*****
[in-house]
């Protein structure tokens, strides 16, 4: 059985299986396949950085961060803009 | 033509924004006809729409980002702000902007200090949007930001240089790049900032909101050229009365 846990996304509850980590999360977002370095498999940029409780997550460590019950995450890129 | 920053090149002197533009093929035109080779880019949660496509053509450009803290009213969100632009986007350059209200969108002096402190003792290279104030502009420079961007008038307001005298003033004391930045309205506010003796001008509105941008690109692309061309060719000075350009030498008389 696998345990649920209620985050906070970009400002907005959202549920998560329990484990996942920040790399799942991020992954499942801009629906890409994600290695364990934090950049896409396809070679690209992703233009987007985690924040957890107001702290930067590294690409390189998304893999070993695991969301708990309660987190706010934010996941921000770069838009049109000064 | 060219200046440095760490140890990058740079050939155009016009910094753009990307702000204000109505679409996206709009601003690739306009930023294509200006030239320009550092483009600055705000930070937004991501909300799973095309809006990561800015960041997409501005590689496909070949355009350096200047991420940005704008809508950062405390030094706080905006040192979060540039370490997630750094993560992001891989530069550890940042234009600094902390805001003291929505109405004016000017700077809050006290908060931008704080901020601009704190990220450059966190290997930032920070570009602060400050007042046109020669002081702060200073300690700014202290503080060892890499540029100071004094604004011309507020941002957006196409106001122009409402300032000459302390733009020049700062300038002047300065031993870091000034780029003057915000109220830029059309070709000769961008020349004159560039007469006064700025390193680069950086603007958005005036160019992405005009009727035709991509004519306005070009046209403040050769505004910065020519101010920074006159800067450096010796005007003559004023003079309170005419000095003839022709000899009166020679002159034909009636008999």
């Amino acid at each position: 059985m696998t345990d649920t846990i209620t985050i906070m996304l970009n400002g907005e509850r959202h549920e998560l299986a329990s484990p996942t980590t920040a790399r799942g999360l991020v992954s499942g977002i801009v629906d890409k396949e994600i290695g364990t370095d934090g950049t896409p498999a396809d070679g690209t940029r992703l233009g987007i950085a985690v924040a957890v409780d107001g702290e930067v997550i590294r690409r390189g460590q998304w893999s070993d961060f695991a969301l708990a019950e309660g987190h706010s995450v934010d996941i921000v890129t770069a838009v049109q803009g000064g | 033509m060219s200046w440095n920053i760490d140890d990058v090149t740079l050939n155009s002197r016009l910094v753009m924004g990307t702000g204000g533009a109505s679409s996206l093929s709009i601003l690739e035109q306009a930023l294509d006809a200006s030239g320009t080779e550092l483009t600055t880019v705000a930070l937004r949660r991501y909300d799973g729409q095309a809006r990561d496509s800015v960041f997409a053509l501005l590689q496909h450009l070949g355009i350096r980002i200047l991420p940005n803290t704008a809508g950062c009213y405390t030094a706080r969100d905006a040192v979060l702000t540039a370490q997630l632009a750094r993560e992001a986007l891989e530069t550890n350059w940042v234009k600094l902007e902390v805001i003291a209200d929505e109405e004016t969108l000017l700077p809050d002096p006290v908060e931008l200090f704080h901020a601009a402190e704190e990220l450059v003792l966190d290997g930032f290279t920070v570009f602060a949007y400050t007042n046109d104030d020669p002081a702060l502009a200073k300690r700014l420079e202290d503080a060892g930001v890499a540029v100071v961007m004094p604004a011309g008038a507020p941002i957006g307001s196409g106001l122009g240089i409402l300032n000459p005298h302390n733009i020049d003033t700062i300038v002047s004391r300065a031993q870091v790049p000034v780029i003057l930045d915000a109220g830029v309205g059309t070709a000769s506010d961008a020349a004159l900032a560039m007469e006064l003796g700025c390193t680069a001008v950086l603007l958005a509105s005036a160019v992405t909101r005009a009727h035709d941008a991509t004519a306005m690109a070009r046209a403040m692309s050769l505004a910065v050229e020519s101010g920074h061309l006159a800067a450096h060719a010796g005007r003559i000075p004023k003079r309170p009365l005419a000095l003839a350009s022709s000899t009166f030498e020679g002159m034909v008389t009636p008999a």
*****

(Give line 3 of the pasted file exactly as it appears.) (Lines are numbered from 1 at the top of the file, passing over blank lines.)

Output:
């Amino acid at each position: 059985m696998t345990d649920t846990i209620t985050i906070m996304l970009n400002g907005e509850r959202h549920e998560l299986a329990s484990p996942t980590t920040a790399r799942g999360l991020v992954s499942g977002i801009v629906d890409k396949e994600i290695g364990t370095d934090g950049t896409p498999a396809d070679g690209t940029r992703l233009g987007i950085a985690v924040a957890v409780d107001g702290e930067v997550i590294r690409r390189g460590q998304w893999s070993d961060f695991a969301l708990a019950e309660g987190h706010s995450v934010d996941i921000v890129t770069a838009v049109q803009g000064g | 033509m060219s200046w440095n920053i760490d140890d990058v090149t740079l050939n155009s002197r016009l910094v753009m924004g990307t702000g204000g533009a109505s679409s996206l093929s709009i601003l690739e035109q306009a930023l294509d006809a200006s030239g320009t080779e550092l483009t600055t880019v705000a930070l937004r949660r991501y909300d799973g729409q095309a809006r990561d496509s800015v960041f997409a053509l501005l590689q496909h450009l070949g355009i350096r980002i200047l991420p940005n803290t704008a809508g950062c009213y405390t030094a706080r969100d905006a040192v979060l702000t540039a370490q997630l632009a750094r993560e992001a986007l891989e530069t550890n350059w940042v234009k600094l902007e902390v805001i003291a209200d929505e109405e004016t969108l000017l700077p809050d002096p006290v908060e931008l200090f704080h901020a601009a402190e704190e990220l450059v003792l966190d290997g930032f290279t920070v570009f602060a949007y400050t007042n046109d104030d020669p002081a702060l502009a200073k300690r700014l420079e202290d503080a060892g930001v890499a540029v100071v961007m004094p604004a011309g008038a507020p941002i957006g307001s196409g106001l122009g240089i409402l300032n000459p005298h302390n733009i020049d003033t700062i300038v002047s004391r300065a031993q870091v790049p000034v780029i003057l930045d915000a109220g830029v309205g059309t070709a000769s506010d961008a020349a004159l900032a560039m007469e006064l003796g700025c390193t680069a001008v950086l603007l958005a509105s005036a160019v992405t909101r005009a009727h035709d941008a991509t004519a306005m690109a070009r046209a403040m692309s050769l505004a910065v050229e020519s101010g920074h061309l006159a800067a450096h060719a010796g005007r003559i000075p004023k003079r309170p009365l005419a000095l003839a350009s022709s000899t009166f030498e020679g002159m034909v008389t009636p008999a």